Track opening a real milestone
Last Sunday marked the proud culmination of years of hard work by a very special team with the opening of a new walkway in the Kaimai Mamaku State Forest Park.
The Pa Kereru Loop Walkway official opening, attended by around 60 guests, marked the end of a journey for those on the Mahi Boys work training programme. It's a programme with a difference, as all the participants are clients of the Bay of Plenty District Health Board mental health service.
"Sunday's opening was all about honouring the boys for the work they've done up here," says Mahi Boys Programme Team Leader Paul Mason. "I'm really happy that's the focus because they've done all the hard work and if it wasn't for these guys that track wouldn't be there.”
Paul previously worked in Tauranga Hospital's Mental Health Acute Inpatient Unit. There he observed some patients becoming involved in adverse incidents when bored and inactive. This was the catalyst for The Mahi Boys.
"They get a sense of pride from having been out working," says Paul. "They feel 'normal' in that when they're out here doing this they're just guys working out in the bush, they're not mental health patients. They learn some great skills. There are a lot of benefits."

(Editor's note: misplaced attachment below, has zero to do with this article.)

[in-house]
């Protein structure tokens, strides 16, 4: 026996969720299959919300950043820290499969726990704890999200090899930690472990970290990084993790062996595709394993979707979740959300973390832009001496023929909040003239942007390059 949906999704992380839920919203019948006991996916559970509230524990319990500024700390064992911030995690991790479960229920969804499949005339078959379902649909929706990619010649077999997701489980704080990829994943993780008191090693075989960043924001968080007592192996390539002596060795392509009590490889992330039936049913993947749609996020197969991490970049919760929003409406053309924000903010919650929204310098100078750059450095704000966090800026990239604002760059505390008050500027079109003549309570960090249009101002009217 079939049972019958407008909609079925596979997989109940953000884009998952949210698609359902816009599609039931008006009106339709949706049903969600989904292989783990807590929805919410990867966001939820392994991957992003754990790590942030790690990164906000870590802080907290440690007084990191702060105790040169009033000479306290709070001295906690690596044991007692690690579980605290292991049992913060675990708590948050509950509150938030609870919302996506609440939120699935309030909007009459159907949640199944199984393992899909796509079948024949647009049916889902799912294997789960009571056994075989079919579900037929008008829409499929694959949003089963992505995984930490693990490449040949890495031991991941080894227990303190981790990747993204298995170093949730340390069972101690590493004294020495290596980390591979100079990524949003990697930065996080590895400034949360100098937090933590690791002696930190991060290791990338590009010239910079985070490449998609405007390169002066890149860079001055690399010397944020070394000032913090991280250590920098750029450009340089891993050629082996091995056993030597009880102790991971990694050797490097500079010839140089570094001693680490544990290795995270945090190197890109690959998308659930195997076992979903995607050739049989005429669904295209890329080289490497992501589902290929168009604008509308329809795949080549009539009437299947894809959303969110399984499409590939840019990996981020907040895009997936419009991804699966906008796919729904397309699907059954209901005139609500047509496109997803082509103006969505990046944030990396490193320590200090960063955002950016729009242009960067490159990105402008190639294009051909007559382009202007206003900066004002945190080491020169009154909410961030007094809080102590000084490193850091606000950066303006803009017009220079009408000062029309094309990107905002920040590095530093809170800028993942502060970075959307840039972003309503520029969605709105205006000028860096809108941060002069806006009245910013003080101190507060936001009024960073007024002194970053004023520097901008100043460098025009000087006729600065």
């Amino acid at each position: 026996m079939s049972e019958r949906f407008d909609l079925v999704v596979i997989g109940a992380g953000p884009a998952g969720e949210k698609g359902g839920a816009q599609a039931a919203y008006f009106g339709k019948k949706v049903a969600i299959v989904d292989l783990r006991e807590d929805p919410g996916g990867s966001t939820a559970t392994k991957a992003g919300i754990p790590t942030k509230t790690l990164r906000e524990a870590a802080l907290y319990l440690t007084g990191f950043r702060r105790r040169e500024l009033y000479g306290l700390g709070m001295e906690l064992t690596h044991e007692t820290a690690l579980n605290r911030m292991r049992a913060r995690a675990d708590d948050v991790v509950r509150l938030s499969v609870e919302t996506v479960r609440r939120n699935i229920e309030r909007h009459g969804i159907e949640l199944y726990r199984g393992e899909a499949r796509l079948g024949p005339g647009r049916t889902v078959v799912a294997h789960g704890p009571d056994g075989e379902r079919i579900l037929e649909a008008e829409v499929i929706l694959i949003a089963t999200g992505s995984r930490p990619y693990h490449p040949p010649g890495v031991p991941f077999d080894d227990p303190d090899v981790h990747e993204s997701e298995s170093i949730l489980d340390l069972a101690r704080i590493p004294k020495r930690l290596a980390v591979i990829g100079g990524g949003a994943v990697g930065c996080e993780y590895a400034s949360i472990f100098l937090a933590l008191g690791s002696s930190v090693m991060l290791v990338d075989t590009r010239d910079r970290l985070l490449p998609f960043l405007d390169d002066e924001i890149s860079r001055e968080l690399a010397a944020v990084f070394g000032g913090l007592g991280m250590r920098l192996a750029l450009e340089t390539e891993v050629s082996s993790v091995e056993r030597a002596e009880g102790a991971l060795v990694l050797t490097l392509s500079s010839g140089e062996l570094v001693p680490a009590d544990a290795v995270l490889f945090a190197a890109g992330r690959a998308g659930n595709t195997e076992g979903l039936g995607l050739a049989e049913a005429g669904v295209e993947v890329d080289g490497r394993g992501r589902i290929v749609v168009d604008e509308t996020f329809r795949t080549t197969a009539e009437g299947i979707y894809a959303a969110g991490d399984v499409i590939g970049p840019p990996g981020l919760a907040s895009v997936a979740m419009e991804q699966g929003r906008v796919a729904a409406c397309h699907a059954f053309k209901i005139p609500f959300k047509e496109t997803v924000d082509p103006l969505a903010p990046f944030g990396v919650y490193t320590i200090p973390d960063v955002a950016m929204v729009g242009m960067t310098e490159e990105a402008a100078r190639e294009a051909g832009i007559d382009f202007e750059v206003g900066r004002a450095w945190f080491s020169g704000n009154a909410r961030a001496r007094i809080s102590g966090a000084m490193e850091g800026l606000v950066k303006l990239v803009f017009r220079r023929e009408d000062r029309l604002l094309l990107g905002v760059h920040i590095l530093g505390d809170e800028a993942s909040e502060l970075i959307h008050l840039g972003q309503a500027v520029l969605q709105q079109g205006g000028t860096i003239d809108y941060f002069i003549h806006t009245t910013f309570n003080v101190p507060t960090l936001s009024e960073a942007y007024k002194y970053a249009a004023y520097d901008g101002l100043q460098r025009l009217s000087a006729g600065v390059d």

The Mahi Boys programme has worked closely with Whakamarama Community Inc, who hosted the opening of the new 40-minute loop walk from The Blade carpark at the top end of Whakamarama Road. The walk is easy grade for families with small children and goes through a variety of habitats. It has several bridges over streams, and boardwalks through wetlands, as well as following historic tramways dating back to the 1920s when the area was logged for rimu and other native trees from the virgin bush of those days.
The backbreaking work they have undertaken on the walkway has included track construction and stabilisation and the building of bridges, walkways and drainage works. They have used flying foxes to move timber down into the gullies and at one stage a naval helicopter was even employed to help transport some of the tonnes of metal fill required for the track substrate. The rest was taken in by good old-fashioned sweat.
"It's a pretty cool operation and we get a lot from it," said Brandon, who has been one of the Mahi Boys for 8 years. "For a long time I was housebound and wouldn't go outside but being part of this has helped a lot with that, just getting out and meeting new people that I can relate to has been important for me. We've achieved a lot in the last eight years."
The programme's success is demonstrated by a decrease in average bed stay, a drop in readmission rates, and an improvement in participants’ general functioning and health. Some people have also now secured themselves part-time employment in the community.
"All the mahi programme participants are role models to what can be achieved with a can do/will do attitude."